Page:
Hans Lyklema is emeritus professor of Physical Chemistry and Colloid Science, and not a behavioural scientist. Nevertheless, the still outspoken 80-year-old declared at the closing KLV conference that behaviour is more important in sustainable development than technology. Lyklema was a favourite with the audience and made a big impression with a short lecture appealing for a more sustainable lifestyle with a smaller ecological footprint. His proposal did not get more concrete than that, but it still won a large number of votes.
[6. From Tanzania/ Kenya]
Support entrepreneurs in Africa
Better entrepreneurship in Africa was the solution proposed by ex-Heineken executive Piet Heemskerk, seed producer Jan Omvlee and African businesswoman Helen Ulangat. The African Agribusiness Academy (AAA), established with this goal, tracks down entrepreneurs in Africa and puts them in touch with Dutch entrepreneurs who can coach and advise them. Ulungat: ‘We ask KLV members to use all their knowledge and experience to support African small and medium entrepreneurs.' This proposal received strong audience support.
[7. From the Netherlands]
Eco-agro hubs will provide African megacities with food
On behalf of the World Connectors, a network of influential people in development cooperation, the former Dutch labour party MP Harm Evert tabled the plan to establish ‘eco-hubs' near large African cities. These would be multi-functional centres for trade and knowledge exchange where farmers could be linked up with consumers. They would be organized by governments, the business sector and NGOs together. Waalkens was rather vague, so most of the tweets and text messages projected onto the screen behind him took the form of questions. Even so, his proposal was approved by the world government.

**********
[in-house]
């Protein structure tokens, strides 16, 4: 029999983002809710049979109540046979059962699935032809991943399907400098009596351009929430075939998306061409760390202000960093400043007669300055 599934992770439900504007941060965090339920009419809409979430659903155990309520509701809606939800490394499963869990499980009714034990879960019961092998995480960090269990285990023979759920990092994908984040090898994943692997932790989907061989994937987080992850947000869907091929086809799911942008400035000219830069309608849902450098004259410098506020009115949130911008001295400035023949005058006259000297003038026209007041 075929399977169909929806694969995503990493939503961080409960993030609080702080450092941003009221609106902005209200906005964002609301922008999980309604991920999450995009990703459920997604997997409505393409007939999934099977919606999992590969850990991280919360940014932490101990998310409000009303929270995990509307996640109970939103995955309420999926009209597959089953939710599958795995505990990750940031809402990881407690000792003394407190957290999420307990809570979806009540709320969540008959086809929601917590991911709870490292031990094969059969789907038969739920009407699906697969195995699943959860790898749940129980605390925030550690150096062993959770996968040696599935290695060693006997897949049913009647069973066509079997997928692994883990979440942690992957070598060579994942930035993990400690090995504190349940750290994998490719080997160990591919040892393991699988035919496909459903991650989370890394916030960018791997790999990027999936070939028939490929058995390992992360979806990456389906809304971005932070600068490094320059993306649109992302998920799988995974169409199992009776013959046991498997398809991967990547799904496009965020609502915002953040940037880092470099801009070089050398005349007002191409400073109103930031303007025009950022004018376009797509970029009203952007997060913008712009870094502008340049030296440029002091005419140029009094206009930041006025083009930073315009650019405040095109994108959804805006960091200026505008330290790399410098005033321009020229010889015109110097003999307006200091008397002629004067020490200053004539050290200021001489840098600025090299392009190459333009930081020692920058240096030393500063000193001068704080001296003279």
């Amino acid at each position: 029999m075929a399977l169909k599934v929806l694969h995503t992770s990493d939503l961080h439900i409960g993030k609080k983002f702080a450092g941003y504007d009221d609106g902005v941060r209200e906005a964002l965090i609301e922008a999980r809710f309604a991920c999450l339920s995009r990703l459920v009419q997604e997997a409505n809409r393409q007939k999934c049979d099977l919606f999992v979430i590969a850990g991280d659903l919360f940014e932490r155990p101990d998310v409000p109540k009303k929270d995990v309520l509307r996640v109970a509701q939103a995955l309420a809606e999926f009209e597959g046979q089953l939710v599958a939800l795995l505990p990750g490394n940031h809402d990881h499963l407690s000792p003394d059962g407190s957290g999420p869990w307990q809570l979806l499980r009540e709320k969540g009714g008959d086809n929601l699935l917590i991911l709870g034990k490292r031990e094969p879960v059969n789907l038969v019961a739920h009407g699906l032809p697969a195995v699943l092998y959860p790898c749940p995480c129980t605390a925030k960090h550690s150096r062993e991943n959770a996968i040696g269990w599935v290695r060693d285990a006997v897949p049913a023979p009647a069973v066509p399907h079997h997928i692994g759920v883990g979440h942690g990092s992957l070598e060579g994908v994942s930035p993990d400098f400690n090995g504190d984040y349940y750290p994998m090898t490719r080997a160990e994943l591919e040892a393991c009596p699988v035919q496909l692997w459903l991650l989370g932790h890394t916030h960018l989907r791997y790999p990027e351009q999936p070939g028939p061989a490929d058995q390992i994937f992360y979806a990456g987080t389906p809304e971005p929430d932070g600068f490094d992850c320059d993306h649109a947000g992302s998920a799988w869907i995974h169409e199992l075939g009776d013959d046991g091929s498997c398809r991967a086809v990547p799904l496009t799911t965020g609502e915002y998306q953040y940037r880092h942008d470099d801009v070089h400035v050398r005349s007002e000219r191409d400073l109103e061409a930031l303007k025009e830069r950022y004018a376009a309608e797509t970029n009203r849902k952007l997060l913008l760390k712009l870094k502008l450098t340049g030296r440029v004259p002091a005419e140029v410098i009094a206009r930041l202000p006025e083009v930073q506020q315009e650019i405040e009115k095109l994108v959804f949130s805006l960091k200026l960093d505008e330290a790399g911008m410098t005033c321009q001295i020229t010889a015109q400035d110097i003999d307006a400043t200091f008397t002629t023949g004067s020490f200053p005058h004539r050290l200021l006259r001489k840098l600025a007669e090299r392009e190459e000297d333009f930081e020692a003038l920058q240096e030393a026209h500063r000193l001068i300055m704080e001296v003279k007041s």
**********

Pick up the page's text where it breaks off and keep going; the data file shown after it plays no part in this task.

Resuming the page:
[8. From Brazil]
Brazil can feed the world
Wageningen alumni - including entrepreneurs and scientists - who gathered in Brazil in March concluded that Brazil has the potential to feed the world but that this would necessitate some changes to the world trade system. Paco van der Louw argued on behalf of the Brazilians for a new world food authority in which the big powers gradually get rid of import restrictions on Brazilian products. With the additional income, Brazil could tackle its lack of adequate infrastructure and good governance. As part of the deal, Brazil would increase its efforts to establish sustainable production and preserve the Amazon rainforest.
[9. From Ethiopia]
Ethiopia asks for support from the Netherlands and Wageningen
Farmers in Ethiopia could quadruple their harvest if they had access to good seeds, fertilizer and better varieties, and if they irrigated better. To achieve all this, Ethiopian universities are collaborating with Wageningen UR to run programmes for training, knowledge transfer and institutional capacity building. These programmes merit more support from the Dutch government and could provide an example for other African countries, concluded the conference for Wageningen alumni held in Addis Ababa in January. Eyasu Elias from Ethiopia also proposed setting up an association of Wageningen alumni in Ethiopia.